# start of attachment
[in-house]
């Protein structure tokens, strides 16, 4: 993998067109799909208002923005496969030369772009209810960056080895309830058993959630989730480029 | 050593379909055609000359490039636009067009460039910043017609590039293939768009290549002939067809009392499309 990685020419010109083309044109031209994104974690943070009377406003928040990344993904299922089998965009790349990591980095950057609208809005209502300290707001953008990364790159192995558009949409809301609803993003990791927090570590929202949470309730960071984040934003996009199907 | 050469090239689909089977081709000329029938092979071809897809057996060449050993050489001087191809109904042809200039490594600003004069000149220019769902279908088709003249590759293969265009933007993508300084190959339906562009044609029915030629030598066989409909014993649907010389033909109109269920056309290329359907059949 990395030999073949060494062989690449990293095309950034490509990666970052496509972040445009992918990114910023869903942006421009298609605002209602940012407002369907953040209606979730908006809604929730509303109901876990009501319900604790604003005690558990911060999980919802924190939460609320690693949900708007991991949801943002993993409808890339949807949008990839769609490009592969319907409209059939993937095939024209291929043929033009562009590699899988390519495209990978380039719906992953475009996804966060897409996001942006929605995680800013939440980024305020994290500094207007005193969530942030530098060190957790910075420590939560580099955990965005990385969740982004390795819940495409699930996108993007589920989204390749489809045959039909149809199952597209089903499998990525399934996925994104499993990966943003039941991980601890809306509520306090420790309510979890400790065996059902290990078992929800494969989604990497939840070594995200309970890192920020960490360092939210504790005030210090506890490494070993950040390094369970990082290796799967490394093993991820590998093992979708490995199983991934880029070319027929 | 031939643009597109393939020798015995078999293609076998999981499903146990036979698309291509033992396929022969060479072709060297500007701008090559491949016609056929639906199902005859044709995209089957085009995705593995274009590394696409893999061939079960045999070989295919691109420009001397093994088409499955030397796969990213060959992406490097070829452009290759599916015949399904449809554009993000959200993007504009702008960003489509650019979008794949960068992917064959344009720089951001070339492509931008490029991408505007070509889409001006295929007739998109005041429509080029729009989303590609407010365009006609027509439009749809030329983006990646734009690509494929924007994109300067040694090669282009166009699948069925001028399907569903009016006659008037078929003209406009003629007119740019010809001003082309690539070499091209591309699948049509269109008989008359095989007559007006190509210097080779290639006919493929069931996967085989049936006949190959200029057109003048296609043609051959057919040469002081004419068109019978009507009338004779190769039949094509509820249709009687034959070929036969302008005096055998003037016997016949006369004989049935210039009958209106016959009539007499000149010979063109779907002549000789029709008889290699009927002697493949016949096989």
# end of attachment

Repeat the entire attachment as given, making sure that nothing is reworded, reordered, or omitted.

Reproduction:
[in-house]
């Protein structure tokens, strides 16, 4: 993998067109799909208002923005496969030369772009209810960056080895309830058993959630989730480029 | 050593379909055609000359490039636009067009460039910043017609590039293939768009290549002939067809009392499309 990685020419010109083309044109031209994104974690943070009377406003928040990344993904299922089998965009790349990591980095950057609208809005209502300290707001953008990364790159192995558009949409809301609803993003990791927090570590929202949470309730960071984040934003996009199907 | 050469090239689909089977081709000329029938092979071809897809057996060449050993050489001087191809109904042809200039490594600003004069000149220019769902279908088709003249590759293969265009933007993508300084190959339906562009044609029915030629030598066989409909014993649907010389033909109109269920056309290329359907059949 990395030999073949060494062989690449990293095309950034490509990666970052496509972040445009992918990114910023869903942006421009298609605002209602940012407002369907953040209606979730908006809604929730509303109901876990009501319900604790604003005690558990911060999980919802924190939460609320690693949900708007991991949801943002993993409808890339949807949008990839769609490009592969319907409209059939993937095939024209291929043929033009562009590699899988390519495209990978380039719906992953475009996804966060897409996001942006929605995680800013939440980024305020994290500094207007005193969530942030530098060190957790910075420590939560580099955990965005990385969740982004390795819940495409699930996108993007589920989204390749489809045959039909149809199952597209089903499998990525399934996925994104499993990966943003039941991980601890809306509520306090420790309510979890400790065996059902290990078992929800494969989604990497939840070594995200309970890192920020960490360092939210504790005030210090506890490494070993950040390094369970990082290796799967490394093993991820590998093992979708490995199983991934880029070319027929 | 031939643009597109393939020798015995078999293609076998999981499903146990036979698309291509033992396929022969060479072709060297500007701008090559491949016609056929639906199902005859044709995209089957085009995705593995274009590394696409893999061939079960045999070989295919691109420009001397093994088409499955030397796969990213060959992406490097070829452009290759599916015949399904449809554009993000959200993007504009702008960003489509650019979008794949960068992917064959344009720089951001070339492509931008490029991408505007070509889409001006295929007739998109005041429509080029729009989303590609407010365009006609027509439009749809030329983006990646734009690509494929924007994109300067040694090669282009166009699948069925001028399907569903009016006659008037078929003209406009003629007119740019010809001003082309690539070499091209591309699948049509269109008989008359095989007559007006190509210097080779290639006919493929069931996967085989049936006949190959200029057109003048296609043609051959057919040469002081004419068109019978009507009338004779190769039949094509509820249709009687034959070929036969302008005096055998003037016997016949006369004989049935210039009958209106016959009539007499000149010979063109779907002549000789029709008889290699009927002697493949016949096989």